The 10 Best Zombie Books You May Not Have Heard Of
I’ve watched a lot of zombie movies. I’ve watched a lot of really terrible zombie movies as a result. I’ve read a lot of zombie books and have written many myself. I had a zombie story included in Best Horror of the Year volume 5 edited by the legendary Ellen Datlow. I had a zombie story included in Zombies: More Recent Dead with Prime Books. For a few years, I ran a zombie book blog tour twice yearly, featuring the work of several fine authors in this subgenre of horror and apocalyptic fiction. What I’m saying is that I’ve put in my ten thousand hours to be an informal expert on the subject of zombie fiction. I feel confident in my opinions.
For this list, the ten books selected had to check off a specific list of criteria. They had to be great stories. They had to stand out from the shambling crowd of decaying narratives that slip down from good to fair to poor to unreadable. They had to be far enough out of the mainstream to not be known by most readers, even readers who enjoy zombie fiction as a rule. Some of them have a large niche of loyal readers, but the books are still underappreciated in my informal expert opinion. They all had to bring something different to the zombie trope than what I can find in any other zombie book.
While there are many more stories out there just as remarkable as these, I believe these ten books represent the best of the underappreciated zombie novels, stories, and series more readers should know about.
1. "The Living Dead: A New Novel" by George A. Romero and Daniel Kraus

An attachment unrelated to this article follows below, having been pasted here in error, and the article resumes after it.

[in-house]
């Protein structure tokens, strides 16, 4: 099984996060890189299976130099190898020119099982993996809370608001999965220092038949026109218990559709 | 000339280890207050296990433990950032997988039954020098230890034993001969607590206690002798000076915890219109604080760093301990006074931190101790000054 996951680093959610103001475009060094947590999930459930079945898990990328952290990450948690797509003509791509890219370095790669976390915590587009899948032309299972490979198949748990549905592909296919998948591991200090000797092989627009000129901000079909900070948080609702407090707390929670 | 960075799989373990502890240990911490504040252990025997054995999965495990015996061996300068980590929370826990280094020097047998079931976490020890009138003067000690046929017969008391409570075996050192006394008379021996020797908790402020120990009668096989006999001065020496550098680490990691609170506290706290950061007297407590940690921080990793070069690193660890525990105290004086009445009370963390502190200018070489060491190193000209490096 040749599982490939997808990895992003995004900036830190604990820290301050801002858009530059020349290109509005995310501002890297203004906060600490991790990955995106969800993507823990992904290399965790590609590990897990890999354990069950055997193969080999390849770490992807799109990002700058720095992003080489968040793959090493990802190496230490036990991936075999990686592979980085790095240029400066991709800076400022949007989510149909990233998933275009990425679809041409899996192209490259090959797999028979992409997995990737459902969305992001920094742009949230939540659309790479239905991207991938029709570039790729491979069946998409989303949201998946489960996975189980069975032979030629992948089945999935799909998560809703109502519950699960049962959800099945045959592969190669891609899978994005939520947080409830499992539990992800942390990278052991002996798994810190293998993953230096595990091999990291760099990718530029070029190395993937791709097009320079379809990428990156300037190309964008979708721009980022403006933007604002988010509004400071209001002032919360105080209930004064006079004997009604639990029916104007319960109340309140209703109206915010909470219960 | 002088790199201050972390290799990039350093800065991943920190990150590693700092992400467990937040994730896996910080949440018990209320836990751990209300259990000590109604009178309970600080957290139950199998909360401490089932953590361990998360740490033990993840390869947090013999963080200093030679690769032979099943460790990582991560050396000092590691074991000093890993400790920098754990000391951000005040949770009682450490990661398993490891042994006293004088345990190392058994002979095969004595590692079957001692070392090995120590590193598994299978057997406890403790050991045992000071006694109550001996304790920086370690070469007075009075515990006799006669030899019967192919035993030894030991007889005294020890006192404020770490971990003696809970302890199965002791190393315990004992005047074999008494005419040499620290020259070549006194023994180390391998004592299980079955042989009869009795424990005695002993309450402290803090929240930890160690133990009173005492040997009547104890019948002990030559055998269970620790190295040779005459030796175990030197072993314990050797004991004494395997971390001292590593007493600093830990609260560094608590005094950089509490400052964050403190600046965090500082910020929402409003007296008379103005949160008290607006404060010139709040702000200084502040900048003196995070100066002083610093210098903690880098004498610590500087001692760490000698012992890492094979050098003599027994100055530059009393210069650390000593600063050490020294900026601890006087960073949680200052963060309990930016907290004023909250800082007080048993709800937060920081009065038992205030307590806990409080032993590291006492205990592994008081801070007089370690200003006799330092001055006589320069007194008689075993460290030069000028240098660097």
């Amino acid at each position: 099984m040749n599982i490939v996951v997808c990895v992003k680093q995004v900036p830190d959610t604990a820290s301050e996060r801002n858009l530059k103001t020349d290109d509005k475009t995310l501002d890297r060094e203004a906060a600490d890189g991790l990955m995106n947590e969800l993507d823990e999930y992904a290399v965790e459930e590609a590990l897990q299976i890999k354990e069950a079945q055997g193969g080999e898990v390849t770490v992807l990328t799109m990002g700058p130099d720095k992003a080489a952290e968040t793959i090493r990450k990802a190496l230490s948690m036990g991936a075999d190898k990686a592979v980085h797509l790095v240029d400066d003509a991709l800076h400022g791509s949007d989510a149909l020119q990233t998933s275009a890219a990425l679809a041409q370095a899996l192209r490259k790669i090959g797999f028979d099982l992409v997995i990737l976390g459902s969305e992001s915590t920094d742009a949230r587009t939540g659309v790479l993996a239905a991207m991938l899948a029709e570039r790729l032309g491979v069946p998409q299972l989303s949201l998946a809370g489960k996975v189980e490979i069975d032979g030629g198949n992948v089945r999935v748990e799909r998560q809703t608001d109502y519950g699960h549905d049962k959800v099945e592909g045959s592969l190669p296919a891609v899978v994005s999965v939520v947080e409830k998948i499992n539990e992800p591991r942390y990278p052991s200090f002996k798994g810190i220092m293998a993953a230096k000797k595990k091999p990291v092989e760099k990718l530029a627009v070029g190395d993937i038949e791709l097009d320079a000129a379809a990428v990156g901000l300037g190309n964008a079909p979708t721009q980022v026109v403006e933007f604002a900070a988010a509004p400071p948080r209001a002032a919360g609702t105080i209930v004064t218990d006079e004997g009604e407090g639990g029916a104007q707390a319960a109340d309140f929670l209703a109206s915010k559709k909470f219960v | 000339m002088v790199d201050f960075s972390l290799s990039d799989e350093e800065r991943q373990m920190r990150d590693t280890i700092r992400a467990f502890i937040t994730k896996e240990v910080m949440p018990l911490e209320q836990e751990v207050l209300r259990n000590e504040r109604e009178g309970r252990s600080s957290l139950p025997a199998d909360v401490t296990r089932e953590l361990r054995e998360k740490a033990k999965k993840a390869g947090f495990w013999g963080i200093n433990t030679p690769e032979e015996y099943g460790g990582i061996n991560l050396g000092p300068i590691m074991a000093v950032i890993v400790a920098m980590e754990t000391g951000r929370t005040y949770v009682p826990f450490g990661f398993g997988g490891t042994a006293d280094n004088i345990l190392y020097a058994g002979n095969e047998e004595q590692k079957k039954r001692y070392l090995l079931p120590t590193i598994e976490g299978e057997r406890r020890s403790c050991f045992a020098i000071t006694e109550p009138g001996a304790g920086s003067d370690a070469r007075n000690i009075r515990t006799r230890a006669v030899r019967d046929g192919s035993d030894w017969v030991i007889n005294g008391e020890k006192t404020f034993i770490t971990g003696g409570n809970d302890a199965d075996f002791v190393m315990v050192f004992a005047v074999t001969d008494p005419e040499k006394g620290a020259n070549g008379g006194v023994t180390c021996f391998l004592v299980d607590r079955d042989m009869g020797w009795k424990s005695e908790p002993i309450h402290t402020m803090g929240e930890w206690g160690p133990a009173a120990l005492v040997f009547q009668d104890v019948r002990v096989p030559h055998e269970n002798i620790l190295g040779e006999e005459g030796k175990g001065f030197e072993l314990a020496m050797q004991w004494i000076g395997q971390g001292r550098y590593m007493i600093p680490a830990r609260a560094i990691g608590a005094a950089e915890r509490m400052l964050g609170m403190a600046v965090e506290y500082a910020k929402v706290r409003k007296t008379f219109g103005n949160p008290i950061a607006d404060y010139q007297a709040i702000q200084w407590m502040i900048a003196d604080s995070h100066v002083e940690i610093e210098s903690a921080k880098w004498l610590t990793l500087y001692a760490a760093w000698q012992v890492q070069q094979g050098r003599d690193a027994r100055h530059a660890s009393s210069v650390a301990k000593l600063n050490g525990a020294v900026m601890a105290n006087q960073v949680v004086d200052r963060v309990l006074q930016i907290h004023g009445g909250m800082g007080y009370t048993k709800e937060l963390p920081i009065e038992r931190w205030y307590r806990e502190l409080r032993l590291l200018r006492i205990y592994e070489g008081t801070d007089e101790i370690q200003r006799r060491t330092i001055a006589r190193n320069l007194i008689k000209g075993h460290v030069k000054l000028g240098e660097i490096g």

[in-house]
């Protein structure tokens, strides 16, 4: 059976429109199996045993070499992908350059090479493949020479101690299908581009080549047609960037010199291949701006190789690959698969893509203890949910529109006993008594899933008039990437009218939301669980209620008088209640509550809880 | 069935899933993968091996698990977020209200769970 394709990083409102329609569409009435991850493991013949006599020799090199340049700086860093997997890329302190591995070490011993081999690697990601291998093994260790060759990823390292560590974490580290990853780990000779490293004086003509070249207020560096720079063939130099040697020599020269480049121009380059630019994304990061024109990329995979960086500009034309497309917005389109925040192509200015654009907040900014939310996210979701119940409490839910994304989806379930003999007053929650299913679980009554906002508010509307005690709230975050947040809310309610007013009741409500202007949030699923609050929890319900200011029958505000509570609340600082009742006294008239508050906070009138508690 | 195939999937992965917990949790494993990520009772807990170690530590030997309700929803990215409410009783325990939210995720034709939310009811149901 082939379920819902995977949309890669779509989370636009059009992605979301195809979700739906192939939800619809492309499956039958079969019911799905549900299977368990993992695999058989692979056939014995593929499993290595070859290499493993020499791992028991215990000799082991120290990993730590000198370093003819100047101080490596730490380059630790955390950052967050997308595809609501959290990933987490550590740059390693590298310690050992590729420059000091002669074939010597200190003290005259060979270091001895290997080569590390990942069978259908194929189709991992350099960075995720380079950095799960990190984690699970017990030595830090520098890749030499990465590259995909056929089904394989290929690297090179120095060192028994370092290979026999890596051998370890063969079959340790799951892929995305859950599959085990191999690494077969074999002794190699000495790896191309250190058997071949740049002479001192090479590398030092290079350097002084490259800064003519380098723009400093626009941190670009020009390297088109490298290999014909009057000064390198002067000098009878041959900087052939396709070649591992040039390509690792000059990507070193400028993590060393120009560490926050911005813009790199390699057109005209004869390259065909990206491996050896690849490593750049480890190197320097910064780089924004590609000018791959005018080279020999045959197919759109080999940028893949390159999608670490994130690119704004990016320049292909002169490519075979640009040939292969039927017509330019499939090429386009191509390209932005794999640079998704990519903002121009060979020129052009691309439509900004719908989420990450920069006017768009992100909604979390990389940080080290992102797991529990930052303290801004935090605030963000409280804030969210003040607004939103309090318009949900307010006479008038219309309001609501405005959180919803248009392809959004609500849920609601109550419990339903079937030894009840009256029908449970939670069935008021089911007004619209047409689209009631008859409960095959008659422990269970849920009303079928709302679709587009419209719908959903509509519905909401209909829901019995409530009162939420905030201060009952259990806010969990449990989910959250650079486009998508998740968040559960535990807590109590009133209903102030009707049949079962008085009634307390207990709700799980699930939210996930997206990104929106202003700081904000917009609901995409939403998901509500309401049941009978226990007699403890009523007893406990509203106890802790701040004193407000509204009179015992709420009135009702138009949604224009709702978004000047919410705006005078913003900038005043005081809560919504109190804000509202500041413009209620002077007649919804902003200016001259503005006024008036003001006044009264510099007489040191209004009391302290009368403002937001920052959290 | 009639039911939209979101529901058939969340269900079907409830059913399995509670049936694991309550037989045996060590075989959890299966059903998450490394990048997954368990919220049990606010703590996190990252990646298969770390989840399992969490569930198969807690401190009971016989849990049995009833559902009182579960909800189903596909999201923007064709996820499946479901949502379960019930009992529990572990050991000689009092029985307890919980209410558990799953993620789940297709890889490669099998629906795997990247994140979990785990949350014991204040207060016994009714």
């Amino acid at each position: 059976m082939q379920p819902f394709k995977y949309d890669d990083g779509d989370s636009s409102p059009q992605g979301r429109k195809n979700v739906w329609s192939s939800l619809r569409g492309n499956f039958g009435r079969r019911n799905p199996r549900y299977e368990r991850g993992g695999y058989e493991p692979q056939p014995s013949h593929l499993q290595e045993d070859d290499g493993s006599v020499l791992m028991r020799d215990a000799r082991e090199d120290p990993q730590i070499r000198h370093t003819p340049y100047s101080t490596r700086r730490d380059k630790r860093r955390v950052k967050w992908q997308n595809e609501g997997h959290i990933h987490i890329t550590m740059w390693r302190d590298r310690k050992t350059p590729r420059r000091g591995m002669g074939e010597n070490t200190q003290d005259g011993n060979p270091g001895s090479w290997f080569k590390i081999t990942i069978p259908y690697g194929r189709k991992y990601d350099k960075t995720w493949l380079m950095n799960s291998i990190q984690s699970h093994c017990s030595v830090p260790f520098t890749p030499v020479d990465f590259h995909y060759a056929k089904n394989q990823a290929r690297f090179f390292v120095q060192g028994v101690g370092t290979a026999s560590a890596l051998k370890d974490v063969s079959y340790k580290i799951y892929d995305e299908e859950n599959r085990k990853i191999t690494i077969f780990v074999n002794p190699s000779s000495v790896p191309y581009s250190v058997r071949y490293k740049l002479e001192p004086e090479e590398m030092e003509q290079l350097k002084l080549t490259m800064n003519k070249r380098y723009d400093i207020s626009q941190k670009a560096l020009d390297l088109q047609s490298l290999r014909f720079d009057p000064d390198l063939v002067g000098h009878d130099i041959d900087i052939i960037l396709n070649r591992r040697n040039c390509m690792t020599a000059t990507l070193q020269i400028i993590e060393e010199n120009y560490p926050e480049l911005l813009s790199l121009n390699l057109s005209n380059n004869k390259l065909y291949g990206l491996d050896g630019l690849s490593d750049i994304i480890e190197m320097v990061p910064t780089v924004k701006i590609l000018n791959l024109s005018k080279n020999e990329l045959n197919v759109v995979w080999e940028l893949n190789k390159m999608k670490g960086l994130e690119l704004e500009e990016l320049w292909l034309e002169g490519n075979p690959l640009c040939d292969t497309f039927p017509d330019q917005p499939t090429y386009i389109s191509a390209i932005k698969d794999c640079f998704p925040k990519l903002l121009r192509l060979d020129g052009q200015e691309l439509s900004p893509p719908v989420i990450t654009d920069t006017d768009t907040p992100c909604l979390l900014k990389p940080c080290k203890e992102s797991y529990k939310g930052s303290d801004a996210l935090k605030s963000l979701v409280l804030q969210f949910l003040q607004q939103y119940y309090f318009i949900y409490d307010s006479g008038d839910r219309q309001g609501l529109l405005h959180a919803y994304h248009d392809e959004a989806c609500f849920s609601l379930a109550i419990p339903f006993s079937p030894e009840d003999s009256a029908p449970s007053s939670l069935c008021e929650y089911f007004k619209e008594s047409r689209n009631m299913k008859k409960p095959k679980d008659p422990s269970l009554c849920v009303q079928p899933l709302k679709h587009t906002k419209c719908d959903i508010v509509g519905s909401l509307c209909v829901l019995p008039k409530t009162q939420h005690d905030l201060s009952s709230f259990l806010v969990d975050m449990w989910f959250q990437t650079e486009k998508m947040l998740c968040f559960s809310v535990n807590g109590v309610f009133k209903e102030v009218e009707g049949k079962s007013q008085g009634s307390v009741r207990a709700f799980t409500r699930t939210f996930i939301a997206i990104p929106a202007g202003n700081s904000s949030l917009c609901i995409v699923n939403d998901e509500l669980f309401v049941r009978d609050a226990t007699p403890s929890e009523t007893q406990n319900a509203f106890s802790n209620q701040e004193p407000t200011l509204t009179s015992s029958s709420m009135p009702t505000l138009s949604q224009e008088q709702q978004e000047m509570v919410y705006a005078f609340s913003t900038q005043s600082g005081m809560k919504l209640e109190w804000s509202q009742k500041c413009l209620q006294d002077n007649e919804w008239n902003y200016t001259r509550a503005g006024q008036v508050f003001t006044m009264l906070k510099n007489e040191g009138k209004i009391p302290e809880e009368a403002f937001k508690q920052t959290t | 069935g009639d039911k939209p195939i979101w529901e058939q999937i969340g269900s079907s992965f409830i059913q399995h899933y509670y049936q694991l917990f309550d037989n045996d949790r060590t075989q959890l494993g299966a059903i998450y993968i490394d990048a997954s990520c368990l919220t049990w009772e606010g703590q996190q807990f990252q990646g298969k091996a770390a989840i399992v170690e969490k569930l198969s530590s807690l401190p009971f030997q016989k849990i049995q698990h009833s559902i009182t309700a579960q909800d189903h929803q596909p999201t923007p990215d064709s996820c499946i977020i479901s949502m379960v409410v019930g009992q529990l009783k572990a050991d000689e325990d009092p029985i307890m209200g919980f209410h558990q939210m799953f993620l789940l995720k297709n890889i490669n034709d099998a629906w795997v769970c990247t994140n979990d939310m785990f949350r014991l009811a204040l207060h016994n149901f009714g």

If you’ve heard of any of these, it is probably this one. It was a little more mainstream, but still deserves more attention. Daniel Kraus was tasked with taking the late George A. Romero’s notes and partially written novel sections and finishing this epic. And it is epic. It’s a novel that makes me realize I need to write better stories, especially if I want to keep writing zombie stories. This book could be the greatest zombie novel I’ve ever read. If you don’t know who George A. Romero is, then you should check out his movies and get caught up.
2. "Good Boy" by Thomas R. Clark
This short novel is excellent and unique. It follows animal protagonists through a zombie apocalypse. The dog characters are written as real animals as we get inside their heads through the action, not just talking cartoon characters. It has all the best elements of zombie and apocalyptic action along with the very best of animal protagonists. I’m reminded of the writing of Watership Down. That’s quite an accomplishment in a zombie story.
Get Good Boy at Amazon
3. "Infected" by James Schannep
This is a choose your own adventure book and it is great. Schannep has several awesome choose your own adventure books for adult readers. He recommends the ebook version because you can jump easily to the right section with each of your choices, but the paperback is great, especially if you were a fan of these types of books as a kid. The key to this book is that the writing is really well-done. Excellent storytelling aside from the gimmick.
4. "The Splits: A Novel" by M.V. Clark
This used to have a much longer title. I’m glad she shortened it. It is a novel that covers an epic scale of time. It follows a mystery that involves a disease that causes the separation of body and spirit as both go on. It creates an interwoven story that is unique within zombie fiction on a number of fronts. You won’t find anything else exactly like it.